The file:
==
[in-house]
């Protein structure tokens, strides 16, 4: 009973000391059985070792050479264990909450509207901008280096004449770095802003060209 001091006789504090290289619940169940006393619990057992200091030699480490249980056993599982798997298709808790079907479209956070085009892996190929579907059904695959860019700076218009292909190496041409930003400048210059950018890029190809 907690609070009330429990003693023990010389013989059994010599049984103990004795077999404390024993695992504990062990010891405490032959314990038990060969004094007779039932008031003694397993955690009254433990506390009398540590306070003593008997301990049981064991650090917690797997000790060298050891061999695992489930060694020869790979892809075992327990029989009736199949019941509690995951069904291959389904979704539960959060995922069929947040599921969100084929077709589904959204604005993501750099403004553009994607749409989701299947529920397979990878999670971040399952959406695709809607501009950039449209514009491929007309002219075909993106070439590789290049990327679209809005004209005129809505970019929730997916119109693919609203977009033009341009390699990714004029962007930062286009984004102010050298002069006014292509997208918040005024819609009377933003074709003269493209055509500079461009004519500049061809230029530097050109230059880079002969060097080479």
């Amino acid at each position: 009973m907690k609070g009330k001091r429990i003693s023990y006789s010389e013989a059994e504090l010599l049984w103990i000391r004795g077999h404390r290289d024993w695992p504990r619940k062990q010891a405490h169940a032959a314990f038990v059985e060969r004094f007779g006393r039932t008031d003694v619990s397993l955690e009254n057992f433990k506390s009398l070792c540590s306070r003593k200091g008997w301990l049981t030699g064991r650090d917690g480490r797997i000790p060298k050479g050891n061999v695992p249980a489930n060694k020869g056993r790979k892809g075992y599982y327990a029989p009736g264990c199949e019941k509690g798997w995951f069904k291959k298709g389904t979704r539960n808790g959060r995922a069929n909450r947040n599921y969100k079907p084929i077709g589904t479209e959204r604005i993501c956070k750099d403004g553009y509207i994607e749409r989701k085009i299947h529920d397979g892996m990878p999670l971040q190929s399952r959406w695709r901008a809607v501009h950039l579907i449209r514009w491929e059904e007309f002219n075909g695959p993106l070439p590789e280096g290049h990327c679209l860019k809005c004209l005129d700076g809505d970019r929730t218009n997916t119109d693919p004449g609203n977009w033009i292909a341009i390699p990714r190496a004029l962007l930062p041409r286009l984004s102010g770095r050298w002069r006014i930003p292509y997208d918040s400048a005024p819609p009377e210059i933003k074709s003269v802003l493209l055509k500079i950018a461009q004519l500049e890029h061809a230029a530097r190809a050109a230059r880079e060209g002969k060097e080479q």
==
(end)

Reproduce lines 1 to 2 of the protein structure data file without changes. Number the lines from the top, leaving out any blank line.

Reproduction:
[in-house]
């Protein structure tokens, strides 16, 4: 009973000391059985070792050479264990909450509207901008280096004449770095802003060209 001091006789504090290289619940169940006393619990057992200091030699480490249980056993599982798997298709808790079907479209956070085009892996190929579907059904695959860019700076218009292909190496041409930003400048210059950018890029190809 907690609070009330429990003693023990010389013989059994010599049984103990004795077999404390024993695992504990062990010891405490032959314990038990060969004094007779039932008031003694397993955690009254433990506390009398540590306070003593008997301990049981064991650090917690797997000790060298050891061999695992489930060694020869790979892809075992327990029989009736199949019941509690995951069904291959389904979704539960959060995922069929947040599921969100084929077709589904959204604005993501750099403004553009994607749409989701299947529920397979990878999670971040399952959406695709809607501009950039449209514009491929007309002219075909993106070439590789290049990327679209809005004209005129809505970019929730997916119109693919609203977009033009341009390699990714004029962007930062286009984004102010050298002069006014292509997208918040005024819609009377933003074709003269493209055509500079461009004519500049061809230029530097050109230059880079002969060097080479």